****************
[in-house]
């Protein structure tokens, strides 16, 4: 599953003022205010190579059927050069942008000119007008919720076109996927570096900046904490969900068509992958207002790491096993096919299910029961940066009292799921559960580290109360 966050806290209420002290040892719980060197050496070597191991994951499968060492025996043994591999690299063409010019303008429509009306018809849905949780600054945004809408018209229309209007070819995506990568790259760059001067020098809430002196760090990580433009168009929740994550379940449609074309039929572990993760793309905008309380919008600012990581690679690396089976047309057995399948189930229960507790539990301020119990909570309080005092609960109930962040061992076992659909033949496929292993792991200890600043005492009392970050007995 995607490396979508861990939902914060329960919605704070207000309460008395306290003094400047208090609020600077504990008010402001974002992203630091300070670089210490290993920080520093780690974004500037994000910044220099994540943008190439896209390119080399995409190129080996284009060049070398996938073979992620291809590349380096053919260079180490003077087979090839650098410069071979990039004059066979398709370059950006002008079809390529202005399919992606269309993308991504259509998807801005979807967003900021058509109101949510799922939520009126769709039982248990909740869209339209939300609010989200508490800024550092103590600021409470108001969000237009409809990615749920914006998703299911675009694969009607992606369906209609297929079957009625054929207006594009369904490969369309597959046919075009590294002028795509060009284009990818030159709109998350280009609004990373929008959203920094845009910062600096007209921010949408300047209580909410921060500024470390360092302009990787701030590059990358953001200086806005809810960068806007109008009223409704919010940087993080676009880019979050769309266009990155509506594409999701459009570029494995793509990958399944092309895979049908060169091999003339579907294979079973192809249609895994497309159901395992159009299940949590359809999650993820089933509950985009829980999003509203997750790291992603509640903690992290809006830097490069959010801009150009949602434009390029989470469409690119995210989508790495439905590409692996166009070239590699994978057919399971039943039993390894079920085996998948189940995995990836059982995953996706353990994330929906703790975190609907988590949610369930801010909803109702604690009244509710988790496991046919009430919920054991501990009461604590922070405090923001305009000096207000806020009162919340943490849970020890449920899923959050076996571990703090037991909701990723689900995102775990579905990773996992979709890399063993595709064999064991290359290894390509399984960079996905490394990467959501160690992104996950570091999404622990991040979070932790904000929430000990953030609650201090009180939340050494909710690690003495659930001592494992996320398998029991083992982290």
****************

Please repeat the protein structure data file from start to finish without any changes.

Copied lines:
[in-house]
């Protein structure tokens, strides 16, 4: 599953003022205010190579059927050069942008000119007008919720076109996927570096900046904490969900068509992958207002790491096993096919299910029961940066009292799921559960580290109360 966050806290209420002290040892719980060197050496070597191991994951499968060492025996043994591999690299063409010019303008429509009306018809849905949780600054945004809408018209229309209007070819995506990568790259760059001067020098809430002196760090990580433009168009929740994550379940449609074309039929572990993760793309905008309380919008600012990581690679690396089976047309057995399948189930229960507790539990301020119990909570309080005092609960109930962040061992076992659909033949496929292993792991200890600043005492009392970050007995 995607490396979508861990939902914060329960919605704070207000309460008395306290003094400047208090609020600077504990008010402001974002992203630091300070670089210490290993920080520093780690974004500037994000910044220099994540943008190439896209390119080399995409190129080996284009060049070398996938073979992620291809590349380096053919260079180490003077087979090839650098410069071979990039004059066979398709370059950006002008079809390529202005399919992606269309993308991504259509998807801005979807967003900021058509109101949510799922939520009126769709039982248990909740869209339209939300609010989200508490800024550092103590600021409470108001969000237009409809990615749920914006998703299911675009694969009607992606369906209609297929079957009625054929207006594009369904490969369309597959046919075009590294002028795509060009284009990818030159709109998350280009609004990373929008959203920094845009910062600096007209921010949408300047209580909410921060500024470390360092302009990787701030590059990358953001200086806005809810960068806007109008009223409704919010940087993080676009880019979050769309266009990155509506594409999701459009570029494995793509990958399944092309895979049908060169091999003339579907294979079973192809249609895994497309159901395992159009299940949590359809999650993820089933509950985009829980999003509203997750790291992603509640903690992290809006830097490069959010801009150009949602434009390029989470469409690119995210989508790495439905590409692996166009070239590699994978057919399971039943039993390894079920085996998948189940995995990836059982995953996706353990994330929906703790975190609907988590949610369930801010909803109702604690009244509710988790496991046919009430919920054991501990009461604590922070405090923001305009000096207000806020009162919340943490849970020890449920899923959050076996571990703090037991909701990723689900995102775990579905990773996992979709890399063993595709064999064991290359290894390509399984960079996905490394990467959501160690992104996950570091999404622990991040979070932790904000929430000990953030609650201090009180939340050494909710690690003495659930001592494992996320398998029991083992982290």